Today, at the Minnesota Bureau of Criminal Apprehension's Forensic Science Services Laboratory, Governor Mark Dayton thanked the state's forensic scientists for the work they do every day to solve and prevent crimes. Joined by Public Safety Commissioner Romona Dohman, and Lab Director Cathy Knutson, Governor Dayton presented a proclamation designating August 11--August 17, 2013, to be "Forensic Science Week' in the State of Minnesota.
"Using advanced technology and masterful skill, our state's criminal investigators make our law-abiding citizens safer and help bring criminals to justice," said Governor Dayton. "I thank them for their dedicated service and for achieving their high standards of accuracy and reliability."
Forensic science is a vital public service that plays a critical role in solving and preventing crimes. The field includes forensic scientists, technical professionals and crime scene personnel who analyze evidence for information that may help investigators solve crimes.
At the Forensic Science Services Laboratory -- which was established in 1947 -- Minnesota scientists employ the latest technologies, including robotics, to provide efficient and accurate evidence testing services. In fact, in 1990 the lab became one of the first in the United States to offer DNA analysis, and later became the first lab in the nation to identify a suspect based solely on DNA evidence.
"Scientists at the Bureau of Criminal Apprehension are globally-recognized forensic science experts," said Commissioner Dohman. "Our laboratories and staff are fully accredited across nine different disciplines of forensic science."
In 2012 alone, the Bureau of Criminal Apprehension's forensic science labs statewide received over 63,300 pieces of evidence related to over 18,500 criminal investigations. Over the last 66 years, the program has grown from just one scientist performing chemical analysis and microscopy to two labs and over 100 scientists specializing in the areas of:
Crime scene processing (biological, latent print, firearm, toolmark, impression, trace, questioned document, shooting scene and bloodstain pattern evidence reconstruction)
DNA (nuclear, serology, mitochondrial, Combined DNA Index System, bloodstain pattern analysis)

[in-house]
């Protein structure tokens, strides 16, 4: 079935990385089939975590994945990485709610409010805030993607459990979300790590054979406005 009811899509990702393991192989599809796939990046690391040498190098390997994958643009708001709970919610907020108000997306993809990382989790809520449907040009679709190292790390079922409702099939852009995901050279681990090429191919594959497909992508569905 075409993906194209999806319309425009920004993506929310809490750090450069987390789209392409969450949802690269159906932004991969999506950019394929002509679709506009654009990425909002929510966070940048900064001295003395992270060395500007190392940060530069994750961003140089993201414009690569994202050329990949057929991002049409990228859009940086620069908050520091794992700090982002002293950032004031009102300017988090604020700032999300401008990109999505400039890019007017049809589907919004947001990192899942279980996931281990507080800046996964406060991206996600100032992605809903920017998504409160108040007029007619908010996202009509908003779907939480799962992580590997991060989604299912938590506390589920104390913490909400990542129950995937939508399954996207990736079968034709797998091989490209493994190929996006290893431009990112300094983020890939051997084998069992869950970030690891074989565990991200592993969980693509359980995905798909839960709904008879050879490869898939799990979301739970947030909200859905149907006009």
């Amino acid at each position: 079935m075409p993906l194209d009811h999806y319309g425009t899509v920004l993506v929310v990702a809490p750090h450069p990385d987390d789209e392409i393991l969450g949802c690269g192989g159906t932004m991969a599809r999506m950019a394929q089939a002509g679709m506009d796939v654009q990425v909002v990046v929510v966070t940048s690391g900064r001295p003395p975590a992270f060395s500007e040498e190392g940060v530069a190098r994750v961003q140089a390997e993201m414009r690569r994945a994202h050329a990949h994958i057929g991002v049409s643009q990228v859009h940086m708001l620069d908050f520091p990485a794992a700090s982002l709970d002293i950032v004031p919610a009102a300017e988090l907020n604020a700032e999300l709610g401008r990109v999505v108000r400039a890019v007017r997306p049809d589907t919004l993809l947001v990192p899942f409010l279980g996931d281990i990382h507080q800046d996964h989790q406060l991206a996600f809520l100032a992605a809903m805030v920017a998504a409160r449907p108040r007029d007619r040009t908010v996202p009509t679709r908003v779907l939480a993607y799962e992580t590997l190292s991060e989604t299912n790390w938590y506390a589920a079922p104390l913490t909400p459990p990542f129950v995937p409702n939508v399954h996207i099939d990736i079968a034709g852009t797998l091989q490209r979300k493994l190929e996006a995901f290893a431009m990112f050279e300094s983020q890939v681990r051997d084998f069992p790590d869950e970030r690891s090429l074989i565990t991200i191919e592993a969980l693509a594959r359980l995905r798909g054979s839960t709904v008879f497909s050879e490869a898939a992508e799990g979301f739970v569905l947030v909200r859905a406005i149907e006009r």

* Drug chemistry
* Firearms & toolmarks
* Questioned documents
* Latent prints
* Trace evidence (chemical testing, microscopic analysis)
The proclamation issued today by Governor Dayton reads as follows:
WHEREAS: Forensic science is a vital public service, which dramatically improves the investigation of criminal activity, leading to the exoneration of the innocent and the prosecution of the guilty; and
WHEREAS: Forensic science plays a critical role in public outreach and crime prevention, and is evolving in its role as an important part of the criminal justice community; and
WHEREAS: Crime scene investigators, forensic examiners, and forensic scientists provide unbiased, accurate, and reliable analyses of recovered evidence; and
WHEREAS: Minnesota scientists have advanced the quality of forensic science to the benefit of Minnesotans and the nation; and
WHEREAS: The hard working individuals who comprise our forensic science organizations deserve recognition and appreciation for their commitment to scientific investigations in the cause of justice; and
WHEREAS: Professional organizations, including the American Academy of Forensic Sciences, the American Society of Crime Laboratory Directors, and the National Association of Medical Examiners, have recognized August 11 -- 17, 2013, as National Forensic Science Week.
NOW, THEREFORE, I, MARK DAYTON, Governor of Minnesota, do hereby proclaim the week of August 11 -- 17, 2013, as FORENSIC SCIENCE WEEK in the State of Minnesota.